Book Review – Amelia Anne is Dead and Gone by Kat Rosenfield

June 20, 2014 Bonnie Book Reviews, Read in 2014, YA 6 Comments

Book Review – Amelia Anne is Dead and Gone by Kat RosenfieldAmelia Anne is Dead and Gone by Kat Rosenfield
Published by Dutton Juvenile on July 5th 2012
Pages: 288
Genres: Mystery-Contemporary
Format: ARC
Source: a Giveaway
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four-half-stars

An arresting un-coming-of-age story, from a breathtaking talent

Becca has always longed to break free from her small, backwater hometown. But the discovery of an unidentified dead girl on the side of a dirt road sends the town--and Becca--into a tailspin. Unable to make sense of the violence of the outside world creeping into her backyard, Becca finds herself retreating inward, paralyzed from moving forward for the first time in her life. Short chapters detailing the last days of Amelia Anne Richardson's life are intercut with Becca's own summer as the parallel stories of two young women struggling with self-identity and relationships on the edge twist the reader closer and closer to the truth about Amelia's death.

“That girl, dead and gone, her spirit trapped forever just inside town limits—she’d come from someplace, was going somewhere. Until destiny had stepped into the road in front of her, stopped her forward motion, drawn a killing claw against the white, fluttering swell of her future. Whispering, ‘Oh no, you don’t.’

When you made plans, the saboteurs came out to play.”

The night of Becca’s high school graduation brings her one step closer to leaving small-town life forever. The following day brings dreadful news of a young girl that was found beaten to death on the side of the road. The death of this unknown girl stirs Becca’s doubts and causes her to become fearful of this outside world that she’s received her first glimpse of. Was this girl killed by an outsider or is the one to be feared someone from her own town?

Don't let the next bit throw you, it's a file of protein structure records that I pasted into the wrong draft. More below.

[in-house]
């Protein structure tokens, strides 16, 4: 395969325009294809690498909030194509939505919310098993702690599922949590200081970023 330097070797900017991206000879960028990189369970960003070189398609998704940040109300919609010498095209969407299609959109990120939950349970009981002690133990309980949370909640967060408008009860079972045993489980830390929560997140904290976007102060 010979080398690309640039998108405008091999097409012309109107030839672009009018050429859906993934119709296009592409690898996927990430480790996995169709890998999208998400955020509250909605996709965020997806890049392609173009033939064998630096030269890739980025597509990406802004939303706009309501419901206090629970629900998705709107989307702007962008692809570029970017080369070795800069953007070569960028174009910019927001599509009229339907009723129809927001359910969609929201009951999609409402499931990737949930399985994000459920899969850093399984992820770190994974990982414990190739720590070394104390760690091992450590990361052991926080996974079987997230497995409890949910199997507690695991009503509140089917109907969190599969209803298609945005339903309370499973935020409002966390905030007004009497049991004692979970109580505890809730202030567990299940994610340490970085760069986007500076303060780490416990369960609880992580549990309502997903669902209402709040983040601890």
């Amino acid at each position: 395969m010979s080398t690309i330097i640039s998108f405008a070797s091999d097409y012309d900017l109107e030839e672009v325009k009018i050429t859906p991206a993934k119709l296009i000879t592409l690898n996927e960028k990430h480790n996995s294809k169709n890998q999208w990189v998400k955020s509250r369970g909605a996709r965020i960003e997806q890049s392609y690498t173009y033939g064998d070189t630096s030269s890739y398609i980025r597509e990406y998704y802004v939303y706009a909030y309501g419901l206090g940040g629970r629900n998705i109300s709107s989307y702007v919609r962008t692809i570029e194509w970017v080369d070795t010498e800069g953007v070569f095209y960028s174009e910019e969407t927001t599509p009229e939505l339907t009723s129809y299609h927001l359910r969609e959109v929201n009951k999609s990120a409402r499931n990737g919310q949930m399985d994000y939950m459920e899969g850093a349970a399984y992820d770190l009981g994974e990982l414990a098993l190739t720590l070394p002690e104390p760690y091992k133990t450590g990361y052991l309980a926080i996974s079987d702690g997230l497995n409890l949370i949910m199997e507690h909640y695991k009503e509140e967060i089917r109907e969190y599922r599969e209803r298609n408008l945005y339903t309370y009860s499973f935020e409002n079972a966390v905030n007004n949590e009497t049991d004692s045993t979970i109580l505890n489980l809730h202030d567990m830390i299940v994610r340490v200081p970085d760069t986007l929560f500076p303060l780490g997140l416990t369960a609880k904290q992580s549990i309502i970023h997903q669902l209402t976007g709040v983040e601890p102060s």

I was warned that Amelia Anne is Dead and Gone isn’t a book for everyone. I was warned about the prose. I was warned about the excessive descriptions. But those warnings were clearly not meant for me. The intro line managed to grab me instantly. Hook, line, and sinker.

‘The night before Amelia Anne Richardson bled her life away on a parched dirt road outside of town, I bled out my dignity in the back of a pickup truck under a star-pricked sky.’

You couldn’t tear this book out of my hands after that. I worked reluctantly. I slept reluctantly. I couldn’t stop reading until I had completely devoured this book. The author is so adroit with the English language that I wish it wasn’t her debut so I had a full backlog of her work to go back and read. Rosenfield’s descriptions are excessive but felt completely necessary for this type of story. The additional wording added a heightened sense of what was truly happening, a heightened sense of dread. The continued investigation into this girls death never succeeded in actually getting any closer to solving but it did succeed in completely unraveling the town and each of its inhabitants.

Amelia Anne centers primarily around Becca who after having sex with her boyfriend James was unceremoniously dumped immediately after. The death of this anonymous girl and the effect that her death has on this small town is actually more of a side story. The story alternates between Amelia’s final days and Becca’s transformed days following the discovery of the mysterious body. As the story unfolds, the reader is shown the similarities between the girls despite their differences. The mystery in how the two came to be connected seemed to be an impossibility. Seeing the pieces of their stories slowly merge and form the bigger picture was a revelation as I managed to remain in the dark until the very end.

‘In a place so insulted, where lives are so small and gone about so quietly, violent death hangs in the air – tinting everything crimson, weaving itself into the shimmering heat that rises off the winding asphalt roads at noon.’

Certain details of this story really stood out for me. Firstly was Rosenfield’s portrayal of a mature teenage love in its genuine form with all its unnecessary complexity. Her descriptions of this small town and its inhabitants were completely on point. Not surprising, the author grew up in a small town in New York with a population of less than 3k people. And lastly, her ability to write such an intricate and alluring tale in less than 300 pages.

Amelia Anne is Dead and Gone is an exquisitely written debut novel that’s flawlessly layered and incredibly captivating.

Another Little Piece by Kate Karyus Quinn {Purchase}
The Night She Disappeared by April Henry {Purchase}
The Secret History by Donna Tartt {Purchase}

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6 Responses to “Book Review – Amelia Anne is Dead and Gone by Kat Rosenfield”

  1. Rachel

    I’m happy to hear you connected so well with this author’s writing. I’ve been curious about this story. So the mystery of the girls death is never solved? Hmm…I’ll have to get to this sometime. Excellent review, Bonnie! 🙂
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